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PNS Daily Newscast - September 21, 2018 


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Keeping Zebra Mussels Out of Wisconsin Waters

The National Wildlife Federation says stricter rules are needed to keep more zebra mussels out of Wisconsin waterways.
The National Wildlife Federation says stricter rules are needed to keep more zebra mussels out of Wisconsin waterways.
July 12, 2013

MADISON, Wis. – Since the mid-1980s, when zebra mussels arrived in Wisconsin waters, they've been clogging up boat engines, harming the ecosystem and disrupting commerce.

Now, the private National Wildlife Federation is suing the federal Environmental Protection Agency, saying the rules for ballast water discharge for seagoing ships need to be stronger.

"We feel that not only is it a hardship on our economy, says Marc Smith, the NWF’s senior policy manager, “but it is also a hardship on the fish and wildlife that rely upon the Great Lakes because we know that we have a commercial and sport fishery in the Great Lakes that is upward and onward of $6 billion a year."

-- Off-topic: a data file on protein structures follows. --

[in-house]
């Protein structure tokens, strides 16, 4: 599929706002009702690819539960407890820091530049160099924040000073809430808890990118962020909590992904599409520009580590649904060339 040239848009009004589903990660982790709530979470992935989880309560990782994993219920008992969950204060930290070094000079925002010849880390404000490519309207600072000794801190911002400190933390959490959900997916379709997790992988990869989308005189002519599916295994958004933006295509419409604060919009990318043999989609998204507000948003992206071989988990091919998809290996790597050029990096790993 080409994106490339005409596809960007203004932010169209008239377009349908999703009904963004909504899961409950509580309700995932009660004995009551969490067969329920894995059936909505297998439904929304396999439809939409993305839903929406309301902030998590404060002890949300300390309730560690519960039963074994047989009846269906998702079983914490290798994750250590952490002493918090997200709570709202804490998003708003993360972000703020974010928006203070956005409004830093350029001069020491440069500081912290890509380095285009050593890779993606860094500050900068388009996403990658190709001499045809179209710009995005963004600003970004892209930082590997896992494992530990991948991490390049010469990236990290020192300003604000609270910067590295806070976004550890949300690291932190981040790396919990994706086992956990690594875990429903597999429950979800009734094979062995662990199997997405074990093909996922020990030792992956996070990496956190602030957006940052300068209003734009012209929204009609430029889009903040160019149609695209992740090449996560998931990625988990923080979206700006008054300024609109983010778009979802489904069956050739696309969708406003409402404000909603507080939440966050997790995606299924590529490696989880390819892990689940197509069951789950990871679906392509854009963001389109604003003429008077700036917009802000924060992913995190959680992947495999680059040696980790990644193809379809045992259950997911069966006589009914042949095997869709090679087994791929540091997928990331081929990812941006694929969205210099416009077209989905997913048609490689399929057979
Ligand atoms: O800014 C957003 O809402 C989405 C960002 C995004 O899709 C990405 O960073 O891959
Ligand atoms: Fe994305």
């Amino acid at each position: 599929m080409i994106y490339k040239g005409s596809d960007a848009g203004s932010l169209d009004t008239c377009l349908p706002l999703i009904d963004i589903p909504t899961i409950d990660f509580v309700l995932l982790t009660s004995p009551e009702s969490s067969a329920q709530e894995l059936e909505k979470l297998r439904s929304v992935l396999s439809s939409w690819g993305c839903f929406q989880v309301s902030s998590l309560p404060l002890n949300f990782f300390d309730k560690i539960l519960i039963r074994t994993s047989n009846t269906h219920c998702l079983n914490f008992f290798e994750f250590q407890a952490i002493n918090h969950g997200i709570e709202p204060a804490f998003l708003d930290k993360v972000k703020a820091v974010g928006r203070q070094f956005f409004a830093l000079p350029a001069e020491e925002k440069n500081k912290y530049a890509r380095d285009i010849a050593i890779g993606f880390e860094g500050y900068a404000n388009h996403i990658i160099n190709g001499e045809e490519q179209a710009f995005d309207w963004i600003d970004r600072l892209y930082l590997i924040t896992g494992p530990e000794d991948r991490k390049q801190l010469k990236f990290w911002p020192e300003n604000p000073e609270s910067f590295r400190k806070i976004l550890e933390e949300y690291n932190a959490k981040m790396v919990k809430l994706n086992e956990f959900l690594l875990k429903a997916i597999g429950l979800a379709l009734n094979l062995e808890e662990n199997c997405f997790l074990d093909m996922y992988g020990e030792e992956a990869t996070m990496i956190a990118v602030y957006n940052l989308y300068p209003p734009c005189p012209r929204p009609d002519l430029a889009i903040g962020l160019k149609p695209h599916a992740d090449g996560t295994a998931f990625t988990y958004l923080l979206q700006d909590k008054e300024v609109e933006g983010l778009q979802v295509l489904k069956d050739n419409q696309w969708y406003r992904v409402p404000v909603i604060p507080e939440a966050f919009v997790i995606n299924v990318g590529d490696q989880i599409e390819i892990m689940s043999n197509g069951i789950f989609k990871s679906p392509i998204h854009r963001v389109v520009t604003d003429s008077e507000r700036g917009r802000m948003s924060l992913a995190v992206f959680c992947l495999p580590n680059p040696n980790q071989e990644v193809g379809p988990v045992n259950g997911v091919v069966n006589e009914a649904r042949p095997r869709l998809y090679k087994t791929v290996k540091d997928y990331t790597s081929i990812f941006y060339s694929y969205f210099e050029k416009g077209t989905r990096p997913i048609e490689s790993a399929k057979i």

For years, the University of Wisconsin Sea Grant Institute has been researching ways to get rid of zebra mussels. And the Wisconsin Department of Natural Resources has undertaken a huge campaign to educate boaters about cleaning off their boats and trailers, to try to limit the spread of zebra mussels.

DNR wardens can issue boaters tickets for failure to remove weeds from boats and trailers and failure to drain bilge water, live wells and bait wells.

Recreational boating is only one aspect of the zebra mussel problem. Smith says the invaders are harmful to the environment and to commercial fishing.

"Invasive species like zebra mussels that were introduced from ballast water have caused the Great Lakes food web to collapse,” he explains, “and that zebra mussels will filter out plankton, that is the life blood for small fish that are low on the food chain that the salmon, lake trout rely upon."

Smith says the intent of the suit against the EPA is not to harm business.

"We're not about closing down commerce,” he insists. “We need commerce. The Great Lakes are a valuable asset not only to us and our quality of life, but our economy, and we need shipping to happen, but we just need to do it in a way that doesn't devastate the ecosystem at the same time."



Tim Morrissey, Public News Service - WI